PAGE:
EMC and the Debtor litigated a number of issues in the 2002 Case. On May 8, 2003, EMC filed an objection to the Debtor's Chapter 13 Plan,4 which the Court sustained on June 26, 2003. On the same day, the Court ordered the Debtor to file an amended Chapter 13 Plan by July 10, 2003. Eighteen days later, after the expiration of the appeal period from the order sustaining the objection to confirmation,5 the Debtor filed a "Motion for Relief from Order Sustaining Objection to Confirmation" in which she averred that EMC's objection to confirmation was untimely. On July 24, 2003, the Court denied that Debtor's motion, stating that it had "heard and rejected these same meritless arguments previously." The Debtor appealed, filing both a Notice of Appeal and a Motion for Leave to Appeal.

While the Debtor pursued her appeal, she filed other plans to which either the Chapter 13 Trustee or EMC objected. On October 30, 2003, the United States Bankruptcy Appellate Panel for the First Circuit (the "BAP") issued its mandate denying the Motion for Leave to Appeal and dismissing the Appeal. On January 28, 2004, following the January 15, 2004 entry of the mandate on the Bankruptcy Court docket, the Debtor appealed the BAP decision to the United States Court of Appeals for the First Circuit. Five months later and before the First Circuit issued a decision, the Debtor and EMC entered into a Stipulation of Settlement (the "Appeal Stipulation"), dated June 28, 2004. The Appeal Stipulation provided in relevant part the following:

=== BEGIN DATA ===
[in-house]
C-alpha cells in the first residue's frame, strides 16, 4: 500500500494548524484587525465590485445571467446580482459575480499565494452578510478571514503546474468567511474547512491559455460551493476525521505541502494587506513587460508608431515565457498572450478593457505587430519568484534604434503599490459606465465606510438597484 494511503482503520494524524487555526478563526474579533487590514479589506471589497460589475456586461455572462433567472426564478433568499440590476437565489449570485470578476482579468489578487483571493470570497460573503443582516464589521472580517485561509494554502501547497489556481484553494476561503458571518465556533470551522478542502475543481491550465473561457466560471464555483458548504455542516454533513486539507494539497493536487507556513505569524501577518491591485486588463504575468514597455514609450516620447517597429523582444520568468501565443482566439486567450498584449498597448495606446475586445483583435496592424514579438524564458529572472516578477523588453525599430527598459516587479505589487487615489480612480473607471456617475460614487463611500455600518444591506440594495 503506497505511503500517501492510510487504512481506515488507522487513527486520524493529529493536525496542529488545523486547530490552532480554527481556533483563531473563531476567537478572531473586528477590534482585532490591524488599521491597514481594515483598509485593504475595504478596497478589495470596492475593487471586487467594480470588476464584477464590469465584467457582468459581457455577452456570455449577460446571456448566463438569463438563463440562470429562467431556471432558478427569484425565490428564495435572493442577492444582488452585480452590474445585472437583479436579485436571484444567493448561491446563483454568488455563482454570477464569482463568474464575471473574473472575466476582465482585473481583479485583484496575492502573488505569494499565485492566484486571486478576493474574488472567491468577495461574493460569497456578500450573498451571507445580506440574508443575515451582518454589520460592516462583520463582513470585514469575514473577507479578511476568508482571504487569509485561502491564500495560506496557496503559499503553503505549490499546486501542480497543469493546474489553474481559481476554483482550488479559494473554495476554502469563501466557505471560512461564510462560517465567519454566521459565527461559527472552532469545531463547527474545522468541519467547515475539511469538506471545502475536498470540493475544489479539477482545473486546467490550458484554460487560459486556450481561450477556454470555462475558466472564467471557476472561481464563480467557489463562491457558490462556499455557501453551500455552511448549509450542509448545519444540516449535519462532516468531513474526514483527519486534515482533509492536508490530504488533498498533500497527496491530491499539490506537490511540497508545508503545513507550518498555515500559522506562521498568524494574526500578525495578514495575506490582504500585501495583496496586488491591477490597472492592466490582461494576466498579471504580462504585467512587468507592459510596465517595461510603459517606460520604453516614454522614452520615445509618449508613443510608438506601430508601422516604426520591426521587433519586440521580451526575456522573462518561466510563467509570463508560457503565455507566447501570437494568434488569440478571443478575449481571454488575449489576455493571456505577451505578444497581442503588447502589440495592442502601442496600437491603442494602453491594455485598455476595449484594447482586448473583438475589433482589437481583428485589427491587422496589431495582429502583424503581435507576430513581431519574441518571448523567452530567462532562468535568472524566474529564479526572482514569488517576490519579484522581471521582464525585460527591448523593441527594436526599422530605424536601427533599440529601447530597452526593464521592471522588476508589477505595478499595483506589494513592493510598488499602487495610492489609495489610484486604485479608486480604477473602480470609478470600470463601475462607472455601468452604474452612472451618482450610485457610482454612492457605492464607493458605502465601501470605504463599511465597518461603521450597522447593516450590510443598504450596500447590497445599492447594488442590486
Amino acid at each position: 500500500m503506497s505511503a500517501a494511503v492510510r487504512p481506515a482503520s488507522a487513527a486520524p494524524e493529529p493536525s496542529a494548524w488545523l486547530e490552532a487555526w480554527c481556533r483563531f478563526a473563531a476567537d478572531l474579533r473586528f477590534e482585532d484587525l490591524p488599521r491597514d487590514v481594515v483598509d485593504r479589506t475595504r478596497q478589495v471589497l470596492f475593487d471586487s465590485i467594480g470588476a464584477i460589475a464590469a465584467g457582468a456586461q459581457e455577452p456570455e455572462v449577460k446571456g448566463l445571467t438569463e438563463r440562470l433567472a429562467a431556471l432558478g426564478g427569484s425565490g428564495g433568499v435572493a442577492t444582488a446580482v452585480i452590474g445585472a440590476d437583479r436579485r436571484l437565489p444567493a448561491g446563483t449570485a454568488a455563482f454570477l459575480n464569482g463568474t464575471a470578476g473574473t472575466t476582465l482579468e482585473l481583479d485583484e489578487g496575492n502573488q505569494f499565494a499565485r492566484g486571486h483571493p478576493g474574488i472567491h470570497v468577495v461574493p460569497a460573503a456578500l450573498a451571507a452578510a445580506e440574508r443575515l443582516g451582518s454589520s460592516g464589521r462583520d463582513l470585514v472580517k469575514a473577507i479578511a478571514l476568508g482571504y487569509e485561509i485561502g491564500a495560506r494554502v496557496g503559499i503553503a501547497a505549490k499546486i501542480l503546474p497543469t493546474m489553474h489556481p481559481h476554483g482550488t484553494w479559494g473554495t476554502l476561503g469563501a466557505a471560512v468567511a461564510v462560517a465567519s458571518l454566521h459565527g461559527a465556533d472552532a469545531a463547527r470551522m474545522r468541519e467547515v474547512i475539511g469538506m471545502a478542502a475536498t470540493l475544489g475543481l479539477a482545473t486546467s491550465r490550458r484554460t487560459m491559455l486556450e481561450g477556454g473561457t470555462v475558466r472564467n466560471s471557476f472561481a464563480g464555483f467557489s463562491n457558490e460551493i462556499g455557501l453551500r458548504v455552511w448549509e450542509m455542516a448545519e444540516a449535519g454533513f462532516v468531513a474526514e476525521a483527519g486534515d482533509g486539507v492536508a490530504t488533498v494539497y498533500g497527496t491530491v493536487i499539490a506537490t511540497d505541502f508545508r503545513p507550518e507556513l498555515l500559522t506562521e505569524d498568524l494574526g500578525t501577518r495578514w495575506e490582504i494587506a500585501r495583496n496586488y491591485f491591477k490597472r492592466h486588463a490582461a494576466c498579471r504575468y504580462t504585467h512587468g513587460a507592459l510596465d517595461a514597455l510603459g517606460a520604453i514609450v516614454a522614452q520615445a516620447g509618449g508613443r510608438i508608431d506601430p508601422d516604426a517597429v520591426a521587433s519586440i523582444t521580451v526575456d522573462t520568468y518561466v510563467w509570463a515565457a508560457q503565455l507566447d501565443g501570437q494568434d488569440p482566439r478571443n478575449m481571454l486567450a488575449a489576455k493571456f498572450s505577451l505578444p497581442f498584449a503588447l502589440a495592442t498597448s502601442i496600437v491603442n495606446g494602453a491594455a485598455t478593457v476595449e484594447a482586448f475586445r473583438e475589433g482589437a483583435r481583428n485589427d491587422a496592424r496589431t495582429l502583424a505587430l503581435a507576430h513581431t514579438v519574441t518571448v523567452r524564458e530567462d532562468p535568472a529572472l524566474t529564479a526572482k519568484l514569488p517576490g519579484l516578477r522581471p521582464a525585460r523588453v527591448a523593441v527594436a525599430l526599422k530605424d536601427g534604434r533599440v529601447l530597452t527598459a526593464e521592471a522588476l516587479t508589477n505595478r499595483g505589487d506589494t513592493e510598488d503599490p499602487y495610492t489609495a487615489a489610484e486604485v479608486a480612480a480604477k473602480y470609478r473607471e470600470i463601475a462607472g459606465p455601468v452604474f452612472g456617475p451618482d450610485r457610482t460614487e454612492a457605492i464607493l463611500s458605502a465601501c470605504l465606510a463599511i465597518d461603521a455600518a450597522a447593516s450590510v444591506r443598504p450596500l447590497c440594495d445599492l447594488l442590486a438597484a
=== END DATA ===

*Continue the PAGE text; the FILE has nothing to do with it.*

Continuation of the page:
... Holland shall voluntarily dismiss this appeal without prejudice and without costs to either party on condition and in consideration of EMC forbearing from any actions to foreclose its mortgage during the pendency of any appeal during the present bankruptcy case, in which Holland is the appellant and EMC is the opposing party[.]

On August 19, 2004, the Court dismissed the Debtor's 2002 Case following the submission of an Affidavit of Non-Compliance by the Chapter 13 Trustee with respect to the Debtor's default under the terms of an Agreed Order requiring the Debtor to make monthly payments of $1,100.6 Notably, the Debtor proposed four Chapter 13 plans during the 2002 Case, none of which were confirmed. Debtor's Counsel did not file a fee application in the 2002 Case, and the Court never awarded him fees in excess of the $2,500 permitted by Massachusetts Local Bankruptcy Rules, Appendix 1, Rule 13-7(b).7

B. The Pending Case